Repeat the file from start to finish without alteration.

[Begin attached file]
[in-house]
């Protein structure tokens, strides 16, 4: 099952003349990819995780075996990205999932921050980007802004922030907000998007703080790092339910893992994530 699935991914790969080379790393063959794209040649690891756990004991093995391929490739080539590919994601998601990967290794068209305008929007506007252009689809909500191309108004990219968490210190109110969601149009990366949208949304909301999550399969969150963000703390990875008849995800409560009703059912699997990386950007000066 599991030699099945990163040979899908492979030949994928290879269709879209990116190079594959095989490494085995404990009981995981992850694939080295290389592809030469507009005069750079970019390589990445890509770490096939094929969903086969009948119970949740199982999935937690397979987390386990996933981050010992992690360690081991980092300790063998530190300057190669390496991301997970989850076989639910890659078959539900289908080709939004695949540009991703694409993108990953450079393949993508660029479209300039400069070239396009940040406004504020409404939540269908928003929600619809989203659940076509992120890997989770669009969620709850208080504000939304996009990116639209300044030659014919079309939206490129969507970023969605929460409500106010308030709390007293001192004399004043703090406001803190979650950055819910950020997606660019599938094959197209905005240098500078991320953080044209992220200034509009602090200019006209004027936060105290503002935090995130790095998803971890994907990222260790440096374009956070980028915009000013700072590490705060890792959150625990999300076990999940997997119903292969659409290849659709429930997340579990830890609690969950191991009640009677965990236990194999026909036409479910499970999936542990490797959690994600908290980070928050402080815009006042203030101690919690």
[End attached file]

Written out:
[in-house]
């Protein structure tokens, strides 16, 4: 099952003349990819995780075996990205999932921050980007802004922030907000998007703080790092339910893992994530 699935991914790969080379790393063959794209040649690891756990004991093995391929490739080539590919994601998601990967290794068209305008929007506007252009689809909500191309108004990219968490210190109110969601149009990366949208949304909301999550399969969150963000703390990875008849995800409560009703059912699997990386950007000066 599991030699099945990163040979899908492979030949994928290879269709879209990116190079594959095989490494085995404990009981995981992850694939080295290389592809030469507009005069750079970019390589990445890509770490096939094929969903086969009948119970949740199982999935937690397979987390386990996933981050010992992690360690081991980092300790063998530190300057190669390496991301997970989850076989639910890659078959539900289908080709939004695949540009991703694409993108990953450079393949993508660029479209300039400069070239396009940040406004504020409404939540269908928003929600619809989203659940076509992120890997989770669009969620709850208080504000939304996009990116639209300044030659014919079309939206490129969507970023969605929460409500106010308030709390007293001192004399004043703090406001803190979650950055819910950020997606660019599938094959197209905005240098500078991320953080044209992220200034509009602090200019006209004027936060105290503002935090995130790095998803971890994907990222260790440096374009956070980028915009000013700072590490705060890792959150625990999300076990999940997997119903292969659409290849659709429930997340579990830890609690969950191991009640009677965990236990194999026909036409479910499970999936542990490797959690994600908290980070928050402080815009006042203030101690919690």